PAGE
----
Operations Manual

While the System Description sets out to describe the UAS (the UAV and its GCS), the OM details how the UAS should be operated in general terms. In our practice it does not detail actual flight plans and locations or individual personnel but does set out requirements and roles along with the procedures to be followed. We use a separate document to set out the details of particular flight plans, locations, and teams of operators: this allows for new flight plans and operator teams to be filed without the need to rewrite the OM.[1] We essentially follow the template of Tables 19.1-19.4 in setting out the manual.

Organization, Team Roles, and Communications

The roles and skill levels of the various people needed to conduct safe flights must be set out in the OM. This will include at least the pilot and the individual in charge of operations (in our practice, these are separate roles since the pilot must be free to focus on the aircraft and not be distracted by other aspects of operation). We would normally also add a system maintenance engineer and, if an autonomous GCS system is to be used, a suitably qualified operator in addition to the pilot. Sometimes it is useful to have assistants to enforce a cordon around the operational area. The manual should also set out how these individuals communicate with each other and those not involved in operations, such as spectators or general members of the public not involved in the flights. As noted in Table 19.2, consideration must be given to training, qualifications, crew health, and logs.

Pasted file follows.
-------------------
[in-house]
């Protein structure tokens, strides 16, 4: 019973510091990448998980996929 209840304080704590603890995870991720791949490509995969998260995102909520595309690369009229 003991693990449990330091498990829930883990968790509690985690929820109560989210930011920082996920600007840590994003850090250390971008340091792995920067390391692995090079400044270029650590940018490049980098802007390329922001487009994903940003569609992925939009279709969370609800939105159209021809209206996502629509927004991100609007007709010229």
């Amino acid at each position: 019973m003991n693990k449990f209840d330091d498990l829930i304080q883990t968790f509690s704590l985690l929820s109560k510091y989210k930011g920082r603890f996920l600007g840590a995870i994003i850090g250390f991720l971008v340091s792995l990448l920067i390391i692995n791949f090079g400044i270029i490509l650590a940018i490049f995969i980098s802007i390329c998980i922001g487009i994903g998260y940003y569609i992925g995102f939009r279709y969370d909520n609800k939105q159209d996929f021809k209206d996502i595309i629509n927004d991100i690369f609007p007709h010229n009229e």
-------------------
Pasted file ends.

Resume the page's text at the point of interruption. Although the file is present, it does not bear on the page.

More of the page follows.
• [1] Many regulators require updated details if operators, locations, or activities change significantly for the larger classes of UAVs.
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